She had lived in the house for as long as she could remember. And for as long as she could remember they had called it a house, not a trailer. There was some kind of shame in this…it caused her to flush and grow warm…to doubt the validity of her existence. She had been born up north, but the Keys were all she knew. Stupid Jimmy Buffet wannabes. Fat, old, leathery women pretending a life of glamour. Old men with big round stomachs that they used to navigate the crowded streets and bars. The tourists were the worst. Skin like dough and delusions of vacation respectability. Trying to pretend they wanted to be at the ass end of Florida. They drank and talked about how the Riviera was overrated. How Hawaii was too “commercial”. And then there were people like Sarah and her mom. People who never got to go back home with sunburns and pictures and seashells painted by junkies. People who lived in trailers and called them houses.
It was a hot day and somehow the breeze made it seem hotter. Sarah was in the kitchen ironing her clothes, her mother’s uniforms, the tablecloth, anything. She had been ironing for hours. She needed it. Needed to see the wrinkles turn to nice, smooth fabric. She spent so much time ironing. And cleaning. And trying to turn the ugly things in her life beautiful. She painted empty soda cans and made them into birds, flowers, exotic fish. Her mother insisted she sell some of them, but she never did. She couldn’t imagine them in some Midwestern duplex. They belonged to her.
Sarah put the iron down and closed her eyes. She could hear the soft murmur of the waves crashing on the white beach. She could feel drops of sweat running down her back like earwigs. She slowly exhaled and things started coming back to her. Thoughts bloomed in her mind. It had been so long since he had left. But she remembered. Hank. She remembered his laugh and the soft wrinkles around his eyes. She remembered his sour breath and his rough hands. She remembered her mother coming home early, finding them, Sarah not understanding why everyone was so angry. She was six then. Seven years had passed, but she remembered it all. And now she understood it. That it was wrong. That Hank was an asshole. That there were parts of Hank that they had loved despite it all. And that her mother would never forgive her for what had happened. She didn’t blame her, but she would never forgive. Sarah knew that without a doubt.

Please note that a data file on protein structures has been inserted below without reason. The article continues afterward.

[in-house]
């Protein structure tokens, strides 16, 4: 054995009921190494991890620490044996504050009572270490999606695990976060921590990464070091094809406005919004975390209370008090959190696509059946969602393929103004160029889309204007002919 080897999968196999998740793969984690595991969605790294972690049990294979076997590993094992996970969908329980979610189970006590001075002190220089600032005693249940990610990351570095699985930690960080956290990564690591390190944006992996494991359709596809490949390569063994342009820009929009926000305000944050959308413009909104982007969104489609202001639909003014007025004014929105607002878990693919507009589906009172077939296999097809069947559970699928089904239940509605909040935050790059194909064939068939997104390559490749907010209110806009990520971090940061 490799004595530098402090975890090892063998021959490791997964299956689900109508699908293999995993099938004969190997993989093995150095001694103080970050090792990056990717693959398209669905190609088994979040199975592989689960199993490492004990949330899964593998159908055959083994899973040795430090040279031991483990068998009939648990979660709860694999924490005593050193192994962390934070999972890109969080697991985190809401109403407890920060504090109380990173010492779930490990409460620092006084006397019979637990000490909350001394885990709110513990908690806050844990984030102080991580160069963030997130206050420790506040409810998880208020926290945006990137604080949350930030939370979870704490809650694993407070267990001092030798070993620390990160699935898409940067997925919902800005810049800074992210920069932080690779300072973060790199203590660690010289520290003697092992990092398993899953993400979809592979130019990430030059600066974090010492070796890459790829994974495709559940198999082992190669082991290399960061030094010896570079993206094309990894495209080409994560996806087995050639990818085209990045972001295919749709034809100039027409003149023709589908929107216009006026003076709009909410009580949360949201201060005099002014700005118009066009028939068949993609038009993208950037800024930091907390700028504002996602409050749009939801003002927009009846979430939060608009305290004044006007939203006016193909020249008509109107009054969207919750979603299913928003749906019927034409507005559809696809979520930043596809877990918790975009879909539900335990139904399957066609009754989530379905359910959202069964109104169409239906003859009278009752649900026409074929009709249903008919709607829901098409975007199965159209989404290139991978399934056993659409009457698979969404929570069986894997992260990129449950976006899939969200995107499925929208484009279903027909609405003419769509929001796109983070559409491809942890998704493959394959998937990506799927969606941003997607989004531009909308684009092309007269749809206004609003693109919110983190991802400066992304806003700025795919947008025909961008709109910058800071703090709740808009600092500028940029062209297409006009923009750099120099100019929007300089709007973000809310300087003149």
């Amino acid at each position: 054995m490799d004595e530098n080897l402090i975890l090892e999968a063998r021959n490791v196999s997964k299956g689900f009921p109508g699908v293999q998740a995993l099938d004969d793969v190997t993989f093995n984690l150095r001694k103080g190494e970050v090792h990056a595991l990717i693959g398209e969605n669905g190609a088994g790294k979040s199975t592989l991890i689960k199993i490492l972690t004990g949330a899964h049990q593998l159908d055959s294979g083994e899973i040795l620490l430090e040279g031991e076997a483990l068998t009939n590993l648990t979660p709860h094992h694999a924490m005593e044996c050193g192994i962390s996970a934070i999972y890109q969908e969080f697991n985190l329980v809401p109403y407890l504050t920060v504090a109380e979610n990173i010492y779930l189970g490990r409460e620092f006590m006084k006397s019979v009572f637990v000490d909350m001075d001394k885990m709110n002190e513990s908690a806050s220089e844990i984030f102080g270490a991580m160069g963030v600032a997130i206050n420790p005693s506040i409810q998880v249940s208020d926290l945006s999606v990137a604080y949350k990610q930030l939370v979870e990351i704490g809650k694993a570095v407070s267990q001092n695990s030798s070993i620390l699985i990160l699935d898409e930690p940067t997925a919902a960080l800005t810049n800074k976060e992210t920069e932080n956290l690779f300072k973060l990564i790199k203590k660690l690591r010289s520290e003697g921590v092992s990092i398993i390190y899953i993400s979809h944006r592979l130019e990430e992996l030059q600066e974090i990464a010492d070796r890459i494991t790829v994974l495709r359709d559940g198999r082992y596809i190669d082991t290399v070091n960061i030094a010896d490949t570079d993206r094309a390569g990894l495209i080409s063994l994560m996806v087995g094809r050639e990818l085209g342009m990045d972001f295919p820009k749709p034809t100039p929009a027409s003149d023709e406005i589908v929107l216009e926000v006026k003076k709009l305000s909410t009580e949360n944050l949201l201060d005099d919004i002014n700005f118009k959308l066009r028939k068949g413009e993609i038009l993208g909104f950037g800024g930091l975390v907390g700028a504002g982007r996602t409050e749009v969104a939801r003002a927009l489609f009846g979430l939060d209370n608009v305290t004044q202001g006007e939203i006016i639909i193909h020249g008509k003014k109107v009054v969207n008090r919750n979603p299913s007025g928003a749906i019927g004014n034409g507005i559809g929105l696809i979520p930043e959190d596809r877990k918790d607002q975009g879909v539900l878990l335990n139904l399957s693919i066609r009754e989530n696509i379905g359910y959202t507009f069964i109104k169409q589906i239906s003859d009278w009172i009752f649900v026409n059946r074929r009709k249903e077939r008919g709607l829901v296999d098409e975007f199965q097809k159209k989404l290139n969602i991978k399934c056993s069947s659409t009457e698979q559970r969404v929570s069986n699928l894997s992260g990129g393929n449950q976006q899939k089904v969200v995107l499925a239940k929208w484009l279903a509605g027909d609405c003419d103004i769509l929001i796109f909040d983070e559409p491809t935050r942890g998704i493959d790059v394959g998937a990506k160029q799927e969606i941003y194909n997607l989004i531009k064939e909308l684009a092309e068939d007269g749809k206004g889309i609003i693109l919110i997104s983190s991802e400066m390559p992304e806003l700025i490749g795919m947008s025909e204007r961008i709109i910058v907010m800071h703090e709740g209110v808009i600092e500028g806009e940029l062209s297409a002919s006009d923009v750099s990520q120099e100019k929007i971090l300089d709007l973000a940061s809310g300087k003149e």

She opened her eyes and looked around the tiny kitchen. Decorations and drawings and wildflowers in empty coke bottles. All of it made the room look cheaper. ‘Making a silk purse out of a sow’s ear’…wasn’t that what her mother said? But what was she supposed to do? She had to try. She had to hope. A tear slipped out of her left eye and she wiped it quickly with a tan finger. Ironing. She had to finish the ironing. There was so much of the day left and she did not want to be left alone with herself. Alone with the loathing she felt. The seeping anger and frustration. She wished there was a switch that could turn off her brain. But she had not yet discovered alcohol, drugs, drag races, motorcycles, sex with nervous tourist boys. That would come. But not for a few years.
Sarah picked up the iron and spit, watching the sizzle and dance of the saliva before it evaporated. She was hypnotized by the heat. These were things you could count on. Heat. Pain. Anger. She did not trust love. She did not trust kindness. She did not believe that life should be painless. With a guilty look over her shoulder, she licked her finger and touched the hot metal. She did this for several minutes, a little bit longer each time, daring herself to see how much she could make it hurt.
She was hungry and had lost track of time. Sarah made a sandwich and sat down on the couch. She could hear some tourist boys running to the water, their shrieks in harmony with the gulls. She thought about the water. She pictured herself laughing, sprinting through the hot sand until she was submerged. But it was never like she hoped it would be. It was never the shock of cold water she wanted. There was only the gentle defeat of the tepid, luke-warm waves.
On the table lay a pair of her mother’s jeans. She placed them gently on the ironing board and ran the iron up the faded leg. She watched the wrinkles, like ripples on the ocean, disappear. She smiled. The smooth glide stopped abruptly at the pocket, like the click thump of a rollercoaster before it begins its ascent. She reached her hand in and felt it close around something small and hard. Cold. It was Hank’s ring. The ring he had been so proud of. The one with the name of some college he had never attended. She slipped it into her pocket. Now it was hers. And she knew exactly what that meant.